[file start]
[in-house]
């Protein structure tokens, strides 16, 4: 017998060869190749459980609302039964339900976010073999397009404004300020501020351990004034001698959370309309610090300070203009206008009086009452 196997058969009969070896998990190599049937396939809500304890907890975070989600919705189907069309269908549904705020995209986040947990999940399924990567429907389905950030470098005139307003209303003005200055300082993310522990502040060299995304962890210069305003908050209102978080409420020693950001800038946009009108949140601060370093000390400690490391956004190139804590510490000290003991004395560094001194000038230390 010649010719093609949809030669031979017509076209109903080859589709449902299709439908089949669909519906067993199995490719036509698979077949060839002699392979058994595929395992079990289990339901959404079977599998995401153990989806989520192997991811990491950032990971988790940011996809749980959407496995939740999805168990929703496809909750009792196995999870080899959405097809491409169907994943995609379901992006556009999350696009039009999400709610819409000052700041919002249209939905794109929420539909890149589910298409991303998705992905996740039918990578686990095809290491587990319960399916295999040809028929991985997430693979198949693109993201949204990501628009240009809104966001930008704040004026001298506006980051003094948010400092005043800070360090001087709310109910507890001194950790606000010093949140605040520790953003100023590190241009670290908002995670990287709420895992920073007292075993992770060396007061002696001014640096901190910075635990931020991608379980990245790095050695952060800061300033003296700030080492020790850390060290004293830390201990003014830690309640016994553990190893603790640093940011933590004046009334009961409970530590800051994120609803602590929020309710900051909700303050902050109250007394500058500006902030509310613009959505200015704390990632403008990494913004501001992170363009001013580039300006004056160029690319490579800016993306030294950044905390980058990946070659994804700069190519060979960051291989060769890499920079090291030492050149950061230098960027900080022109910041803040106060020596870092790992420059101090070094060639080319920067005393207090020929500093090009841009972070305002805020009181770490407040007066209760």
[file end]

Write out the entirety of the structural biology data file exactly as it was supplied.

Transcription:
[in-house]
């Protein structure tokens, strides 16, 4: 017998060869190749459980609302039964339900976010073999397009404004300020501020351990004034001698959370309309610090300070203009206008009086009452 196997058969009969070896998990190599049937396939809500304890907890975070989600919705189907069309269908549904705020995209986040947990999940399924990567429907389905950030470098005139307003209303003005200055300082993310522990502040060299995304962890210069305003908050209102978080409420020693950001800038946009009108949140601060370093000390400690490391956004190139804590510490000290003991004395560094001194000038230390 010649010719093609949809030669031979017509076209109903080859589709449902299709439908089949669909519906067993199995490719036509698979077949060839002699392979058994595929395992079990289990339901959404079977599998995401153990989806989520192997991811990491950032990971988790940011996809749980959407496995939740999805168990929703496809909750009792196995999870080899959405097809491409169907994943995609379901992006556009999350696009039009999400709610819409000052700041919002249209939905794109929420539909890149589910298409991303998705992905996740039918990578686990095809290491587990319960399916295999040809028929991985997430693979198949693109993201949204990501628009240009809104966001930008704040004026001298506006980051003094948010400092005043800070360090001087709310109910507890001194950790606000010093949140605040520790953003100023590190241009670290908002995670990287709420895992920073007292075993992770060396007061002696001014640096901190910075635990931020991608379980990245790095050695952060800061300033003296700030080492020790850390060290004293830390201990003014830690309640016994553990190893603790640093940011933590004046009334009961409970530590800051994120609803602590929020309710900051909700303050902050109250007394500058500006902030509310613009959505200015704390990632403008990494913004501001992170363009001013580039300006004056160029690319490579800016993306030294950044905390980058990946070659994804700069190519060979960051291989060769890499920079090291030492050149950061230098960027900080022109910041803040106060020596870092790992420059101090070094060639080319920067005393207090020929500093090009841009972070305002805020009181770490407040007066209760």